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Externalizing ADHD symptoms was linked to suicidality.
In recent years childhood suicidality rates have increased, leading many to speculate how the relationship between attention-deficit/hyperactivity disorder (ADHD), a known risk factor, pharmacotherapy and childhood suicidality is a factor.
A team, led by Gal Shoval, MD, Geha Mental Health Center and Sackler School of Medicine, Tel Aviv University, examined the link between ADHD pharmacotherapy with externalizing symptoms and childhood suicidality.
“ADHD is associated with multiple psychiatric comorbidities, including suicidal ideation, suicide attempts, and completed suicide, even after controlling for other comorbid mental health disorders,” The authors wrote. “Large-scale population-based studies from Sweden, Taiwan, and the US indicated that psychostimulants, particularly methylphenidate, may be associated with less suicidal behavior in patients with ADHD.”
In the cohort study, the researchers used data collected between 2016-2019 from the Adolescent Brain Cognitive Development (ABCD) study to examine cross-sectional and one-year-longitudinal associations of 11,878 pediatric patients. THE ABCD study is a large, diverse US sample of pediatric patients between 9-11 years old.
The mean age of the patient population was 9.9 years old and 8.5% of the participants were treated with ADHD medication, while 8.8% reported past or current suicidality.
The study’s exposures at the baseline assessment included main and interaction associations of externalizing symptoms—hyperactivity ADHD symptoms, oppositional defiant, and conduct disorder symptoms—as well as ADHD medication treatment—methylphenidate and amphetamine derivatives, α-2-agonists, and atomoxetine.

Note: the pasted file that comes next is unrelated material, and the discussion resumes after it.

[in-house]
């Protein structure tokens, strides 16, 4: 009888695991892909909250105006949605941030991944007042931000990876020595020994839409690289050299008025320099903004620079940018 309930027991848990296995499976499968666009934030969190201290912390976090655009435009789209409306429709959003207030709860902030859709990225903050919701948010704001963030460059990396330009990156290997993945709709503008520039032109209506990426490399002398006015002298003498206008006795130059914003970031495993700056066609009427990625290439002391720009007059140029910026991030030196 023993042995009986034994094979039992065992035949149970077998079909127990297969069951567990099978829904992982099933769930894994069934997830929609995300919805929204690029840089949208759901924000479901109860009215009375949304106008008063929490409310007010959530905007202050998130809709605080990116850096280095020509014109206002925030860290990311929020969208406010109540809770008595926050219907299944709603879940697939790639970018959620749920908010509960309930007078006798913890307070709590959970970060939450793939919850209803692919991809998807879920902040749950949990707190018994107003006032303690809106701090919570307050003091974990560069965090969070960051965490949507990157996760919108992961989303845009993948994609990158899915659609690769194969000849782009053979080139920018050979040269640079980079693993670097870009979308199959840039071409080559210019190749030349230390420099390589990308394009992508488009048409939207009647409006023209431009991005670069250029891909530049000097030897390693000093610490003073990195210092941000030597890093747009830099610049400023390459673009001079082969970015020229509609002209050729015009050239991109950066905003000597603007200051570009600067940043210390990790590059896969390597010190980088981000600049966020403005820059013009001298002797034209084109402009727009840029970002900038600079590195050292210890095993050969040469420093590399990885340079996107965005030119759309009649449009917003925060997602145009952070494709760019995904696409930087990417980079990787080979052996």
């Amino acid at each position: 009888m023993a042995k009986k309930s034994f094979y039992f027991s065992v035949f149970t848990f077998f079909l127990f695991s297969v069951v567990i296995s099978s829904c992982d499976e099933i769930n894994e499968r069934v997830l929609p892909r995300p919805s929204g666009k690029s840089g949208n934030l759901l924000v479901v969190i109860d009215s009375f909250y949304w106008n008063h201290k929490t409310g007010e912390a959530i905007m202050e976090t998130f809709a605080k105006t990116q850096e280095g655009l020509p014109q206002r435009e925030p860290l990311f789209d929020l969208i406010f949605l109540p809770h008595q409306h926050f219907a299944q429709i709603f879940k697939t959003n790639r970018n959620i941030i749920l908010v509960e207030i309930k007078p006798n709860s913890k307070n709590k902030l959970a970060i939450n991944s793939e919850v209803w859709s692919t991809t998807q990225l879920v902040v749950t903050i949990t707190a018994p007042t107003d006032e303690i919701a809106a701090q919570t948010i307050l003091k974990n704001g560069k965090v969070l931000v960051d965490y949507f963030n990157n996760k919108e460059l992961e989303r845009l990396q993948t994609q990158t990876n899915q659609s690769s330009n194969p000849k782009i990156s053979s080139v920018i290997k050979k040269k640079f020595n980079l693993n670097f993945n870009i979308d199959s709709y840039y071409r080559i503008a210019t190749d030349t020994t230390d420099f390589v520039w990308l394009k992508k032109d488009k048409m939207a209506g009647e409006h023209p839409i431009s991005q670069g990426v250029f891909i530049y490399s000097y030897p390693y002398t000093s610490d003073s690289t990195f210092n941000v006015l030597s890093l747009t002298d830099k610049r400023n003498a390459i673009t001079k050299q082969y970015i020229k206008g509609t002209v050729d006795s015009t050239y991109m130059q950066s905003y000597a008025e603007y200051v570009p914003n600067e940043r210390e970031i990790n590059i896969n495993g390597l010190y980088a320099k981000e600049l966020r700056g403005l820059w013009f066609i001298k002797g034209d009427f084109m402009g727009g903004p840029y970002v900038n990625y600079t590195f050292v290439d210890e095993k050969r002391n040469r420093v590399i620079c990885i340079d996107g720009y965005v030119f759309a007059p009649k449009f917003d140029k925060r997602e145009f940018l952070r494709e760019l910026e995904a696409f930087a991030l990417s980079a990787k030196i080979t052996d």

The researchers sought main outcomes of child-reported suicidality—past and present at baseline and current for the longitudinal assessment.
The covariates were age, sex, race/ethnicity, parents’ education, marital status, and concomitant child psychiatric pharmacotherapy, including antidepressants and antipsychotics.
The researchers found externalizing symptoms was linked to suicidality (for a change of 1 SD in symptoms, OR, 1.34; 95% CI, 1.26-1.42; P <0 .001). This was also true for ADHD medication (OR, 1.32; 95% CI, 1.06-1.64; P = 0.01).
However, ADHD treatment was associated with less suicidality for patients with more externalizing symptoms (significant symptom-by-medication interaction, B = −0.250; SE = 0.086; P = 0 .004). There was also an association between more externalizing symptoms and suicidality for patients not receiving ADHD medications (for a change of 1 SD in symptoms, OR, 1.42; 95% CI, 1.33-1.52; P <0 .001).
On the other hand, there was no association between externalizing symptoms and suicidality in participants not receiving ADHD medication (OR, 1.15; 95% CI, 0.97-1.35; P = 0 .10).
The association with medication remained even when the investigators covaryed for multiple confounders, including risk and protective factors for suicidality in ABCD. These results were replicated in the 1-year longitudinal follow-up as did sensitivity analyses matching participants with high numbers of externalizing symptoms taking and not taking ADHD medication treatment confirmed its association with less suicidality.
“These findings suggest that ADHD medication treatment is associated with less suicidality in children with substantial externalizing symptoms and may be used to inform childhood suicide prevention strategies,” the authors wrote.
The study, “Evaluation of Attention-Deficit/Hyperactivity Disorder Medications, Externalizing Symptoms, and Suicidality in Children,” was published online in JAMA Network Open.